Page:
The US Department of Transportation has run a test using volunteers driving cars outfitted with communications devices that allowed the cars to “talk” to one another to warn drivers of hazardous conditions. Technology Review reports that the DOT found the exercise very useful and is considering requiring some of the devices to be installed onto cars as soon as 2015.
The test took place in Alameda, California and included 120 volunteers from ages 20 to 70 and several technicians from the DOT and the technology firms who provided the hardware that was installed on all of the test cars.
As the test went on, each volunteer drove a test vehicle around a test track. Sitting beside each volunteer was an observer that studied the actions and reactions of the drivers. The cars were fitted with Wi-Fi communications devices and various kinds of radar that not only tracked the movements of other vehicles but broadcast the whereabouts of each as well, along with speed and momentum detectors. All of the devices were then connected to computers that calculated the risk of an accident based on all of the information supplied.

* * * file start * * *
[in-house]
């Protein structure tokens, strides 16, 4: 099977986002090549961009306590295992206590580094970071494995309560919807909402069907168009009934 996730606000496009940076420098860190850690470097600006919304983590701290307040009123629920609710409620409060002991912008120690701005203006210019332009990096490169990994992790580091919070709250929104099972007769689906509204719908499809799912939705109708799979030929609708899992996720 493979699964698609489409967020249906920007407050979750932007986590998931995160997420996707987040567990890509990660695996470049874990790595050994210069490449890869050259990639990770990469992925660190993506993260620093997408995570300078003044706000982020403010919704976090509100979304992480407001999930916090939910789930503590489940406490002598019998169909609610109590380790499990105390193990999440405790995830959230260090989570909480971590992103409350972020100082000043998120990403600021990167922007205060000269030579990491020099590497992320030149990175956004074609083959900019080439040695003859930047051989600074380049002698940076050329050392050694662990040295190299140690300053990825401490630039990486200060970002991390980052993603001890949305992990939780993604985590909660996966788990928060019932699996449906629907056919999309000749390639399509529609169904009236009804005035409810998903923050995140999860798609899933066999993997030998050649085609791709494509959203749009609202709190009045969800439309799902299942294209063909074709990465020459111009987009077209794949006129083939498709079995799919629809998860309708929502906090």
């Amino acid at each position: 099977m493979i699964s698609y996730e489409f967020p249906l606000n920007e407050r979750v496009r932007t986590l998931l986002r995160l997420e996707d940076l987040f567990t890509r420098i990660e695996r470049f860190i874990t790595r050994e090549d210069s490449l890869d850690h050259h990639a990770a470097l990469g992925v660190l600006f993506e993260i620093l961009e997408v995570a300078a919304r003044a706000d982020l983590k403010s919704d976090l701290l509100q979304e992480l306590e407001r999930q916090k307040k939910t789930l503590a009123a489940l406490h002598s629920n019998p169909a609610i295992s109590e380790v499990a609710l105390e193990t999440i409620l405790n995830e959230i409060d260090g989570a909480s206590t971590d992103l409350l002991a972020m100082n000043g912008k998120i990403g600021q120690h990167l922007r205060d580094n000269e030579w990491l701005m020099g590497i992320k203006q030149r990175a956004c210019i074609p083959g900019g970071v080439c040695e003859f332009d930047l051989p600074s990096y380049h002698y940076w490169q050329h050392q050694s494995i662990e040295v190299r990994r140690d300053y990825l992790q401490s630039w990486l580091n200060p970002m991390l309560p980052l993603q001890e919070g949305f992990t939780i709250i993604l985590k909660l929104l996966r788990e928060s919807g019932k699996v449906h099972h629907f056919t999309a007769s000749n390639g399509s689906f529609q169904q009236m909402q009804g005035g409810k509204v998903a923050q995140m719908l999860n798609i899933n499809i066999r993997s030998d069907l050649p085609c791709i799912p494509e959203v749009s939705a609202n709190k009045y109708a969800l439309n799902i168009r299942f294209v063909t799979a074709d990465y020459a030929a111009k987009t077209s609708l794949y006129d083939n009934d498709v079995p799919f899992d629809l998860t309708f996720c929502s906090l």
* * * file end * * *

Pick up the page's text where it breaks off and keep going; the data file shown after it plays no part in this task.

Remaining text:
In the initial stages, very little activity was noted as the drivers were being extra cautious. As time wore on however, drivers were found to occasionally take their eyes off the road as they tired and some were instructed to perform risky maneuvers such is driving in another car’s blind spot. Different sounds were made to indicate different hazardous conditions, and the driver’s ability to recognize which was which and then to take action based on them was also monitored. One system that impressed almost everyone at the test was a signal sent by one vehicle to another when the driver in front pressed on the brake and was close enough to cause an accident if the second car didn’t apply the brakes right away as well.
Afterwards all of the volunteers were interviewed regarding the experience and which they felt helpful or distracting.
The DOT hasn’t yet said which of the various technologies tested are being considered for requirement on new vehicles, but the Review suggests it seems rather obvious based on observations of those at the test.
A device that can recognize and warn a driver of an impending collision is almost a no-brainer at this point as some cars already come with them. Also likely are devices that alert a driver when he or she begins to veer off the road or are about to pass through a red light.
What’s not clear is whether the government might ever require car-to-car devices that assist in reducing traffic tie-ups by forcing cars heading into the jam to slow down, or those leaving to speed up. Also not clear is whether the government will insist that devices that force drivers to adhere to speed limits be installed.